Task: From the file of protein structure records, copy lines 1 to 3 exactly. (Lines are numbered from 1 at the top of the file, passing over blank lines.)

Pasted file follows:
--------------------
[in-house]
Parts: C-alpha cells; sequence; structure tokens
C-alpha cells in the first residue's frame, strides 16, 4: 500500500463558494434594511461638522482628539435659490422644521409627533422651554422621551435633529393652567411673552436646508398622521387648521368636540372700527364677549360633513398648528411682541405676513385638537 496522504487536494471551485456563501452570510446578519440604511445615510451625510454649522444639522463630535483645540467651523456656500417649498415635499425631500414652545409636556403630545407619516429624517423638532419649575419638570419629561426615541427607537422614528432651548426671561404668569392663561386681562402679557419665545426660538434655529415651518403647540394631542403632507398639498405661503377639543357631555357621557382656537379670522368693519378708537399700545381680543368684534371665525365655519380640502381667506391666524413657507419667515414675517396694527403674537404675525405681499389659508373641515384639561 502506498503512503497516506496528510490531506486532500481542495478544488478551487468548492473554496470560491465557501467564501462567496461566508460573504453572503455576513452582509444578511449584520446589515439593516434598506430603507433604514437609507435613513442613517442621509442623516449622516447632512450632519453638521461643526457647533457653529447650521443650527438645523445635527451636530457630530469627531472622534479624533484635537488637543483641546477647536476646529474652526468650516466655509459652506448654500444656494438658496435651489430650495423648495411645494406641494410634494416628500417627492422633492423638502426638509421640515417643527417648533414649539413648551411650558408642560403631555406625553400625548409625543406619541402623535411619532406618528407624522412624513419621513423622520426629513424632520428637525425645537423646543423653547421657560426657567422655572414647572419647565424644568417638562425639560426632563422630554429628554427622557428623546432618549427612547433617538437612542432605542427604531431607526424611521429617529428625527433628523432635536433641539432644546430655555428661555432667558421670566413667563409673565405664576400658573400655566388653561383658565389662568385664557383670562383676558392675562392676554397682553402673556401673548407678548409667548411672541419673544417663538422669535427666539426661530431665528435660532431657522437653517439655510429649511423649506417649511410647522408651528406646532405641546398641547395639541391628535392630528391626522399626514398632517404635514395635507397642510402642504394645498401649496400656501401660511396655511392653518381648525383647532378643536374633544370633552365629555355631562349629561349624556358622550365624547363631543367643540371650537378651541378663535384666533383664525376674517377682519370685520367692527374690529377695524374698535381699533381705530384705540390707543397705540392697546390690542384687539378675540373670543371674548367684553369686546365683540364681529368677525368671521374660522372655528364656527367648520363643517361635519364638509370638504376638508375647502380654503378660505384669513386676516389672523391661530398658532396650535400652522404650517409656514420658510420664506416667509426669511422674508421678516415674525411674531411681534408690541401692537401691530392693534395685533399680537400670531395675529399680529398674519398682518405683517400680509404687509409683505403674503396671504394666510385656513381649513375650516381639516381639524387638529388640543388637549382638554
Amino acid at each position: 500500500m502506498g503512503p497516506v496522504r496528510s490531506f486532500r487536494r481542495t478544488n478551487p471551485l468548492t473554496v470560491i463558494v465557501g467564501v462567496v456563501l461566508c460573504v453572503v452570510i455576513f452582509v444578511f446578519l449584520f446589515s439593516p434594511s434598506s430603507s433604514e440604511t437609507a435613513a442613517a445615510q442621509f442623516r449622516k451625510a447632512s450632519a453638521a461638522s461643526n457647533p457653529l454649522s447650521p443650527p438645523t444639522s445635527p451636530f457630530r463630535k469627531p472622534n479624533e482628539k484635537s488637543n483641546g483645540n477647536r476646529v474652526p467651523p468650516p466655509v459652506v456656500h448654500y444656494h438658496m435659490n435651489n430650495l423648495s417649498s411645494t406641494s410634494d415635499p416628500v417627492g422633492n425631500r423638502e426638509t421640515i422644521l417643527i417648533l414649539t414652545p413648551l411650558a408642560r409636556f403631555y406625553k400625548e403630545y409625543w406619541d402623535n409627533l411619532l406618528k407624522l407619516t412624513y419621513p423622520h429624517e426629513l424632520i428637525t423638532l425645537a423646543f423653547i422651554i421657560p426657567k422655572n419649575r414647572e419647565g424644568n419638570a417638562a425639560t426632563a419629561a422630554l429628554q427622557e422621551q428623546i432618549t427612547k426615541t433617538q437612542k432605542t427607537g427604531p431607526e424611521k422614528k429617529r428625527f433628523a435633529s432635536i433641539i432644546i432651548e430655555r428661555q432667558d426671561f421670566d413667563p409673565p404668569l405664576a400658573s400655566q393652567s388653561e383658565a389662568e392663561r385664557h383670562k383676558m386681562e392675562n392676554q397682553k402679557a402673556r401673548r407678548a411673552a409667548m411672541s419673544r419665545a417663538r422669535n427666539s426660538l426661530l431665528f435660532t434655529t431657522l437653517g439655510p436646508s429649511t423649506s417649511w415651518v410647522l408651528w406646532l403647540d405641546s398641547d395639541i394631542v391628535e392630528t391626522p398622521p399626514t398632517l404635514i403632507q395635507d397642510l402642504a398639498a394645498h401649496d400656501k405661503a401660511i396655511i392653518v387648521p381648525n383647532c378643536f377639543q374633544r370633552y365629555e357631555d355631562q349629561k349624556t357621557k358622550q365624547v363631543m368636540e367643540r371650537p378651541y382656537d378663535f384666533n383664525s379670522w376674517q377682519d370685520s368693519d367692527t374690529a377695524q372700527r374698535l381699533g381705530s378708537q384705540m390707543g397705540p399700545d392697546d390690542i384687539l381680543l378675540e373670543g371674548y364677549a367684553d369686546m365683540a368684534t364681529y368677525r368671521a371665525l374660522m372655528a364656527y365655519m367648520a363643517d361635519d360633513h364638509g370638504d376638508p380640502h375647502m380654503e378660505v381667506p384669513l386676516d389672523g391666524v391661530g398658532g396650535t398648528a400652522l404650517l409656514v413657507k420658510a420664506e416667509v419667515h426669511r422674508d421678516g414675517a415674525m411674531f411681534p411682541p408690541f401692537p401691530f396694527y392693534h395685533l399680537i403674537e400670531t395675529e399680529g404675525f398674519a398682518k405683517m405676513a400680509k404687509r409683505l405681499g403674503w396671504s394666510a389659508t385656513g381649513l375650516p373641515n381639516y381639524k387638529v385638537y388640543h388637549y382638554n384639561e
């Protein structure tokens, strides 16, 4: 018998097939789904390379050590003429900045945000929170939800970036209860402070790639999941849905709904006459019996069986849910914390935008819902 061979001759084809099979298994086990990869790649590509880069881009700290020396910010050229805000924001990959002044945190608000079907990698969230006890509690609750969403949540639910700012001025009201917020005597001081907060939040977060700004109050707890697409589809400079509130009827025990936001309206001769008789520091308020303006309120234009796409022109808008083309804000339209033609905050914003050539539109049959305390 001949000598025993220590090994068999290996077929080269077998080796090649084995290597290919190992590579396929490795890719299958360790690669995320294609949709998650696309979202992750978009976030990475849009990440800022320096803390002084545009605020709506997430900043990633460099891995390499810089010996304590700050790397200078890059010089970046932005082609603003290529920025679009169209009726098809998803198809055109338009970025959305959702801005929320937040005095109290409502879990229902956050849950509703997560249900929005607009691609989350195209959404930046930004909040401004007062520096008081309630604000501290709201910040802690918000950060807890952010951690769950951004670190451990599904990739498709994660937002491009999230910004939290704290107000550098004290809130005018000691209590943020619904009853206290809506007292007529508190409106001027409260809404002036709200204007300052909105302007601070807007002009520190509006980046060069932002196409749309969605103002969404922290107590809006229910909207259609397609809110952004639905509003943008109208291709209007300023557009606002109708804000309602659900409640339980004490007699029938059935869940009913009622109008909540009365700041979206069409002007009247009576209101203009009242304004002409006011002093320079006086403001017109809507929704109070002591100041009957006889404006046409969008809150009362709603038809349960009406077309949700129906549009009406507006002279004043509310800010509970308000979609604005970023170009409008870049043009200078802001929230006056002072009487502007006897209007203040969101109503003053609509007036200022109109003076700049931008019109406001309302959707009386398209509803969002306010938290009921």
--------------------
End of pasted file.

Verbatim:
[in-house]
Parts: C-alpha cells; sequence; structure tokens
C-alpha cells in the first residue's frame, strides 16, 4: 500500500463558494434594511461638522482628539435659490422644521409627533422651554422621551435633529393652567411673552436646508398622521387648521368636540372700527364677549360633513398648528411682541405676513385638537 496522504487536494471551485456563501452570510446578519440604511445615510451625510454649522444639522463630535483645540467651523456656500417649498415635499425631500414652545409636556403630545407619516429624517423638532419649575419638570419629561426615541427607537422614528432651548426671561404668569392663561386681562402679557419665545426660538434655529415651518403647540394631542403632507398639498405661503377639543357631555357621557382656537379670522368693519378708537399700545381680543368684534371665525365655519380640502381667506391666524413657507419667515414675517396694527403674537404675525405681499389659508373641515384639561 502506498503512503497516506496528510490531506486532500481542495478544488478551487468548492473554496470560491465557501467564501462567496461566508460573504453572503455576513452582509444578511449584520446589515439593516434598506430603507433604514437609507435613513442613517442621509442623516449622516447632512450632519453638521461643526457647533457653529447650521443650527438645523445635527451636530457630530469627531472622534479624533484635537488637543483641546477647536476646529474652526468650516466655509459652506448654500444656494438658496435651489430650495423648495411645494406641494410634494416628500417627492422633492423638502426638509421640515417643527417648533414649539413648551411650558408642560403631555406625553400625548409625543406619541402623535411619532406618528407624522412624513419621513423622520426629513424632520428637525425645537423646543423653547421657560426657567422655572414647572419647565424644568417638562425639560426632563422630554429628554427622557428623546432618549427612547433617538437612542432605542427604531431607526424611521429617529428625527433628523432635536433641539432644546430655555428661555432667558421670566413667563409673565405664576400658573400655566388653561383658565389662568385664557383670562383676558392675562392676554397682553402673556401673548407678548409667548411672541419673544417663538422669535427666539426661530431665528435660532431657522437653517439655510429649511423649506417649511410647522408651528406646532405641546398641547395639541391628535392630528391626522399626514398632517404635514395635507397642510402642504394645498401649496400656501401660511396655511392653518381648525383647532378643536374633544370633552365629555355631562349629561349624556358622550365624547363631543367643540371650537378651541378663535384666533383664525376674517377682519370685520367692527374690529377695524374698535381699533381705530384705540390707543397705540392697546390690542384687539378675540373670543371674548367684553369686546365683540364681529368677525368671521374660522372655528364656527367648520363643517361635519364638509370638504376638508375647502380654503378660505384669513386676516389672523391661530398658532396650535400652522404650517409656514420658510420664506416667509426669511422674508421678516415674525411674531411681534408690541401692537401691530392693534395685533399680537400670531395675529399680529398674519398682518405683517400680509404687509409683505403674503396671504394666510385656513381649513375650516381639516381639524387638529388640543388637549382638554